WWE tryout attracts college athletes
Cleveland Browns tight end David Njoku couldn’t stop smiling as he watched his brother, Evidence, in the ring during the final day of the WWE’s three-day talent tryout in Dallas.
Apologies for the extended break but I was in Texas covering WrestleMania and the WWE’s talent tryouts during WrestleMania week. Here’s my latest dispatch for WWE.com.
FRISCO, Tex. – Cleveland Browns tight end David Njoku couldn’t stop smiling as he watched his brother, Evidence, in the ring during the final day of the WWE’s three-day talent tryout during WrestleMania Week in Dallas. He was living a dream they both had but one he never really knew how to pursue.
It was the first tryout exclusive to current and recently graduated college athletes and the first to take place at a professional sports training facility – The Star, which is the 91-acre campus of the Dallas Cowboys.
Evidence, who was a tight end at UCLA and Miami (FL), was among 50 male and female participants with collegiate athletic backgrounds who took part in the tryout. Like many of the other athletes at the tryout, Evidence, 23, grew up as a WWE fan and dreamed of one day getting in the ring but never really knew how to become a WWE Superstar.
At 6-foot-7 and 230 pounds, Evidence was encouraged to follow in the footsteps of his older brother David, who is 25 and was taken in the first round by the Browns after playing tight end at Miami (FL). There is a clear path to stardom in the NFL. Excel at high school football, get recruited by a big-time college program, excel on the college level, showcase your ability during the NFL Combine and get drafted by an NFL team. That was the path David took but it wasn’t the path for Evidence.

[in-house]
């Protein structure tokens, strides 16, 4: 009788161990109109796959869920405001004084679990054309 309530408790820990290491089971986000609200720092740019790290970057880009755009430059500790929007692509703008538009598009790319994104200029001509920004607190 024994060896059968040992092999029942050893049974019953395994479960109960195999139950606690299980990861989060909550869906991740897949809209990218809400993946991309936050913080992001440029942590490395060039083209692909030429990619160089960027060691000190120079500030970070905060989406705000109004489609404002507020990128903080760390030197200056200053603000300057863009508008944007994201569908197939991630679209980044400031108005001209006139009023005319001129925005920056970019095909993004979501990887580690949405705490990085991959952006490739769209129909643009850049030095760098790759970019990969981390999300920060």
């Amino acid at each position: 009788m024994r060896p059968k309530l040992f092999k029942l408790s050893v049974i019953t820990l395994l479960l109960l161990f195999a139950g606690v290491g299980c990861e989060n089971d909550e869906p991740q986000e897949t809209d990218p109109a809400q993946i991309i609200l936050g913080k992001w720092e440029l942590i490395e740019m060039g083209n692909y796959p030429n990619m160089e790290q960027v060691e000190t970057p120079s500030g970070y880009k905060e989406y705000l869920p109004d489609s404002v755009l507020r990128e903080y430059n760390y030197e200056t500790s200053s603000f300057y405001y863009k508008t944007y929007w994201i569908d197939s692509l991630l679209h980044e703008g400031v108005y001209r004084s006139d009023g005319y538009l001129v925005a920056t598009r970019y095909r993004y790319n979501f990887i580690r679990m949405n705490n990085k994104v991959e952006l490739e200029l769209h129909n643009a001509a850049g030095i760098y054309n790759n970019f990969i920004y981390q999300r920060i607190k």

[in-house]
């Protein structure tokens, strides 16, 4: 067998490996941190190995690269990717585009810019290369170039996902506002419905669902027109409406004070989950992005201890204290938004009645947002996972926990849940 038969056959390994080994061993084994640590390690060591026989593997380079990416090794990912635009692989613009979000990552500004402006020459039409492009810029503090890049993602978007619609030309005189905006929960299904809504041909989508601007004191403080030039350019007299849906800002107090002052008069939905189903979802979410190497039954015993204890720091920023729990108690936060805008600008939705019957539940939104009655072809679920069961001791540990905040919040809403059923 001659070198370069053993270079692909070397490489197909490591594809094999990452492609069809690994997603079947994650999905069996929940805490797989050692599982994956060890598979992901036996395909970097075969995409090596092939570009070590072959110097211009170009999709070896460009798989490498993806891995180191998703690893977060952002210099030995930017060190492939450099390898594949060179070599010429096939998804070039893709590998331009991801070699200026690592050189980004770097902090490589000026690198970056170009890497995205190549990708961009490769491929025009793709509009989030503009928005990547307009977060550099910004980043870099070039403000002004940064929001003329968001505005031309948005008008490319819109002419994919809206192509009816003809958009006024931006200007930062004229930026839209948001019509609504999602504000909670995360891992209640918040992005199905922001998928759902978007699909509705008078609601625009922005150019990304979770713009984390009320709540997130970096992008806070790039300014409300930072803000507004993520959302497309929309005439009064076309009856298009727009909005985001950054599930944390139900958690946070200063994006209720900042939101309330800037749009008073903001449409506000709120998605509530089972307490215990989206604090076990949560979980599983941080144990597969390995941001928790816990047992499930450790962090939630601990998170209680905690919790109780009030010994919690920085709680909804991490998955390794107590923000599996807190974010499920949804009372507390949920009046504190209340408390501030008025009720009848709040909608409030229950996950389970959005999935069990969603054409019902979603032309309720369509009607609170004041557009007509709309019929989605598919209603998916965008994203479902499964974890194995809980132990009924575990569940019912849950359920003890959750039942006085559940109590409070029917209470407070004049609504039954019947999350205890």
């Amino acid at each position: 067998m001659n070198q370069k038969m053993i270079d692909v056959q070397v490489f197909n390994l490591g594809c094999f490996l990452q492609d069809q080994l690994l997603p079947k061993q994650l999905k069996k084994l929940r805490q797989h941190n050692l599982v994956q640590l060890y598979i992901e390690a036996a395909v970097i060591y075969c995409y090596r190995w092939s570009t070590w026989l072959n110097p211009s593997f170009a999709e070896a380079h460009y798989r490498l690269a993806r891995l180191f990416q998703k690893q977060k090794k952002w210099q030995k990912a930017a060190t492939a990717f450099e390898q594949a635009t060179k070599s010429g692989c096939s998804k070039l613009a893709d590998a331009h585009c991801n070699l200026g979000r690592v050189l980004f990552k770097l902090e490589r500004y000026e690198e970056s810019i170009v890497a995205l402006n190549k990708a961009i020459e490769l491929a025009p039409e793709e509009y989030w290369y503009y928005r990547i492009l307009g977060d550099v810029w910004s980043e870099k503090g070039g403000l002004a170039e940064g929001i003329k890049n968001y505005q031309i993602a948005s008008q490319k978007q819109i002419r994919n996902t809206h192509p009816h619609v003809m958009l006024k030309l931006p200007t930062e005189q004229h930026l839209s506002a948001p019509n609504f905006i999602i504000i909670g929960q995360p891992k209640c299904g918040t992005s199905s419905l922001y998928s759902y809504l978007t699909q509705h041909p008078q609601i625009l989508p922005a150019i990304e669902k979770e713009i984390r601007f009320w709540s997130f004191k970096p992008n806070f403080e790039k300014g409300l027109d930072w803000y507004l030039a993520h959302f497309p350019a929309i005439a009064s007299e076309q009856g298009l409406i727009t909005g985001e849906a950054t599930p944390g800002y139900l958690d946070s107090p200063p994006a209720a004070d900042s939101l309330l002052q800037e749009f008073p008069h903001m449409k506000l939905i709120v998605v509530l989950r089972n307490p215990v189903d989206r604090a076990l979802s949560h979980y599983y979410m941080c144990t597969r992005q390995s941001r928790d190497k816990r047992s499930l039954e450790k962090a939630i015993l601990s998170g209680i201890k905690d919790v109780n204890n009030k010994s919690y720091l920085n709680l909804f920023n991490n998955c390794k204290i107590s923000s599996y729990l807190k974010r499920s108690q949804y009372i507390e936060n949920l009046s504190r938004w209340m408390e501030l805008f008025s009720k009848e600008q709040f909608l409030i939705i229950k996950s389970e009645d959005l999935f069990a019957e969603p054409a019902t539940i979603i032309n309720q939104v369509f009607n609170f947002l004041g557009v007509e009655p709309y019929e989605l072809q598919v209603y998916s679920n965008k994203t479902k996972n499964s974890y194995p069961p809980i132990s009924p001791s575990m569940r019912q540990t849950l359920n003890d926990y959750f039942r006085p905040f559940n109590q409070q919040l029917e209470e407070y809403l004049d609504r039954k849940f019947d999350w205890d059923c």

Evidence transferred to Nevada last August around the time the WWE announced it would be holding a tryout before SummerSlam at Allegiant Stadium in Las Vegas and encouraged athletes to register at WWERecruit.com. While Evidence didn’t participate in the Las Vegas tryout, a simplified pathway had been created for him and other athletes who dreamed of becoming a WWE Superstar but never knew how to go about trying out for the company.
“If they had this when I was younger, I would have definitely been intrigued,” said David, who has recorded 148 receptions, 1,754 yards and 15 touchdowns for the Browns. “I would have definitely wanted to do something like this. I’m so happy to see them progressing and doing something like this and finding new ways to bring in great talent and great athletes. This is an incredible way to do that.”
To read my full story from the WWE WrestleMania Tryout in Frisco, Texas click here.
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